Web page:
But in less developed, less enlightened nations where religion *is* taken
seriously, we see an unmistakable trend towards a violent culture to the
degree that the religion is taken seriously and practiced consistently to
its teachings. Indeed, if I claimed that I really believed Jeremiah 48:10
("Cursed is he who is lax in doing the Lord's work! Cursed is he who keeps
his sword from bloodshed!"), wouldn't I be a hypocrite if I did not take
this teaching seriously?

The essential truth to keep in mind is that faith and force are corollaries.
When men abandon reason, they leave themselves with no reasonable means of
dealing with each other. Disputes are not settled by negotiation or by
persuasive argument, but by the initiation of the use of force. The fact
that one cannot reasonably expect to negotiate with those things taken on
faith is modeled in the Bible's own examples (see my points in the thread
named "Abraham" in the Theism vs. Atheism web). Faith in the supernatural
always begins as faith in the superiority of others. Faith does not permit a
society of individuals who can deal with each other as equals; someone is
always seeking to dominate someone else by the threat of force. Look at the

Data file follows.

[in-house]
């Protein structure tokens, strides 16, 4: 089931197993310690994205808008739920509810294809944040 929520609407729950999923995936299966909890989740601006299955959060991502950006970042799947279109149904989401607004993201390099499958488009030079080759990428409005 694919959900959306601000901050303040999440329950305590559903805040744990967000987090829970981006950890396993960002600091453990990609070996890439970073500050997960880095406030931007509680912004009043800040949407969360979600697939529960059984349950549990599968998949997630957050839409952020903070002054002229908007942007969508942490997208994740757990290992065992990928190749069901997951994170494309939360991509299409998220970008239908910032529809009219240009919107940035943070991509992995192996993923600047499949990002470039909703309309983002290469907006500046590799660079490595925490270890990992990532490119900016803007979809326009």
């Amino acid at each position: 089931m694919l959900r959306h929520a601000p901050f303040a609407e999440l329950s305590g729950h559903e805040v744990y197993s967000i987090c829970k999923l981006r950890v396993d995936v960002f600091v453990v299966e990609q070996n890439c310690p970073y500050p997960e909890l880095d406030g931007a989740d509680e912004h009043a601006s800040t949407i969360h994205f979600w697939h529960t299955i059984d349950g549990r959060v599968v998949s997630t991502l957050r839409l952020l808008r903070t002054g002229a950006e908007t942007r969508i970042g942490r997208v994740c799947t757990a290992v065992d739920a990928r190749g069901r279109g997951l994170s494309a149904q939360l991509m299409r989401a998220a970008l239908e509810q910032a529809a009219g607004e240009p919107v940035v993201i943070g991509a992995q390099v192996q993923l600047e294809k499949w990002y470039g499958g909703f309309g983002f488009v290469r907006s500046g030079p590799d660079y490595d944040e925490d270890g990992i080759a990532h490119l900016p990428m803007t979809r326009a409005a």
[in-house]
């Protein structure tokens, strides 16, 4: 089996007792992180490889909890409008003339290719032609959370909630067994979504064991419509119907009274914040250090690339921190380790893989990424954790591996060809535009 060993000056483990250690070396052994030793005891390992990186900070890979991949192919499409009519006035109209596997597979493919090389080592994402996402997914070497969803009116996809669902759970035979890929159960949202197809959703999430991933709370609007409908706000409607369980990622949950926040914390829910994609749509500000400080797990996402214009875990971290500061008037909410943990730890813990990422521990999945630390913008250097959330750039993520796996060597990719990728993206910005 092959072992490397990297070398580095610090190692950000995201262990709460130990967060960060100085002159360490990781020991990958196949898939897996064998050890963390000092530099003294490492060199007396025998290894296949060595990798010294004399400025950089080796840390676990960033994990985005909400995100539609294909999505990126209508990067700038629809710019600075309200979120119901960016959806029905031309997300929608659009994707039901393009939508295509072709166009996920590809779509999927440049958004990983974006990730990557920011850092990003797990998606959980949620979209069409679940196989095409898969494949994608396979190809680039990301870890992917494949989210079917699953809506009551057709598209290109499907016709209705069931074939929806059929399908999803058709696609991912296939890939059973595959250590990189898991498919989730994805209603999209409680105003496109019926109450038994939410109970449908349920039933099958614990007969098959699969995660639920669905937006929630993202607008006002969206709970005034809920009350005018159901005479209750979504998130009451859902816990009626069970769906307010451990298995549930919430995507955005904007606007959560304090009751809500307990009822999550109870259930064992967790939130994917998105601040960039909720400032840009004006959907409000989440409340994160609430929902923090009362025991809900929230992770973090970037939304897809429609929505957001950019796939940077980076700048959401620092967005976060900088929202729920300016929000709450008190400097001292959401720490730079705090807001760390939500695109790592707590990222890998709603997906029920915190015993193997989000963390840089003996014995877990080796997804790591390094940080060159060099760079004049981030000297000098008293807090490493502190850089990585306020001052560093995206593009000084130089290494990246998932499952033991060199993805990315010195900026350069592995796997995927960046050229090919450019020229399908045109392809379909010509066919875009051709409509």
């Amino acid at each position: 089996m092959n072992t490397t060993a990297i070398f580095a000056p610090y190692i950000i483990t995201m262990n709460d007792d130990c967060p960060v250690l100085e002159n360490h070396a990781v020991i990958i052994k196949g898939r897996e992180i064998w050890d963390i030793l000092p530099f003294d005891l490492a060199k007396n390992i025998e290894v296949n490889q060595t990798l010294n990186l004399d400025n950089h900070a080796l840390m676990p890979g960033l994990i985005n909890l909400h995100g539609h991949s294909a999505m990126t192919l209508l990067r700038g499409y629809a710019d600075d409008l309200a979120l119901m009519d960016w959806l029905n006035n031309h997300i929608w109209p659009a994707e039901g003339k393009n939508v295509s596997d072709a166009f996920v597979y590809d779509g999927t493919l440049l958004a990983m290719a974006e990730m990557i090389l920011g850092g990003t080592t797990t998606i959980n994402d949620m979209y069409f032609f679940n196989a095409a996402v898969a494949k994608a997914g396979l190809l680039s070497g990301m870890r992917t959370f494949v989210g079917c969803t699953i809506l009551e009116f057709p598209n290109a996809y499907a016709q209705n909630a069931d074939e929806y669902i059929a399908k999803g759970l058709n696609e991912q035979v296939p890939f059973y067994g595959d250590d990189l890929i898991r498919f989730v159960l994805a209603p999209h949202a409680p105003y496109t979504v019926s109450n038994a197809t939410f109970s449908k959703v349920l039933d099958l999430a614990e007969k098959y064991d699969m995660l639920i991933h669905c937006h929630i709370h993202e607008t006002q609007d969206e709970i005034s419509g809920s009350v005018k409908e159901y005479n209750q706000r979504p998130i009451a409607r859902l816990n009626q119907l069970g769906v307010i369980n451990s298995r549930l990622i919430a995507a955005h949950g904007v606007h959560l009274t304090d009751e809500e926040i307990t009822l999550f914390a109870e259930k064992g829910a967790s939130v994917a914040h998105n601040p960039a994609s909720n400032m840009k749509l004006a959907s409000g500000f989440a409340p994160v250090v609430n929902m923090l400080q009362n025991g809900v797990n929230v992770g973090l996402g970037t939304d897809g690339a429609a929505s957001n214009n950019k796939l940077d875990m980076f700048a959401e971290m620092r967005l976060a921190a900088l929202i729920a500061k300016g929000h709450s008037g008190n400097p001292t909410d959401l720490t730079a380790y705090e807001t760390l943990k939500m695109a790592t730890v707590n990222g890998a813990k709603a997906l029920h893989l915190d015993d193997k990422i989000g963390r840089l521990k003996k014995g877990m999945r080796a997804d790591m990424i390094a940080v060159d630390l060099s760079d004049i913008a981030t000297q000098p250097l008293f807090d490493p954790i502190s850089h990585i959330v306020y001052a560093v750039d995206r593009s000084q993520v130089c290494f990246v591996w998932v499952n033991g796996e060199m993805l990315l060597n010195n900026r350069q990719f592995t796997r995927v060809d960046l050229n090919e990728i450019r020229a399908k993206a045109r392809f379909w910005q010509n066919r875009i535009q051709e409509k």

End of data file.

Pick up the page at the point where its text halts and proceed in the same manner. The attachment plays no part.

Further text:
Muslim nations today, where one would be risking his life if he dare speaks
out against the local mullahs. A woman can be beheaded for not covering
herself in public. Why? Because in those societies their religion is taken
seriously by the majority of the populace.

When Christianity was taken seriously in the west, the social landscape was
radically different from what it is now. Non-elected leaders (such as kings;
the Old and New Testaments promote king-worship throughout, and nowhere do
its authors question the morality of a monarchy) formed alliances with the
church, and both worked in tandem against the liberty of the individual.
Why? Because it was the fast track to obtaining and preserving power over
others. The power of a king was for the most part confined within his
country's borders. But the power of the church knew no borders, and was
itself an inescapable international institution. The Dark Ages, inquisitions
(whose aim was to expose and make an example of "heretics" - a formidable
means of keeping people scared to death and thus obedient to others),
crusade wars (whose aim was to convert or kill non-Christians), etc., are a
direct result of taking these religious ideas seriously and practicing them
consistently. This is largely unknown in the west now, so we tend to take
things for granted. Ignore the past at your peril.

The Monkey asked << Have you heard of inductivism? >>

Sure I have. Why don't you tell us all about this? I'd like to know what you
have to say on it.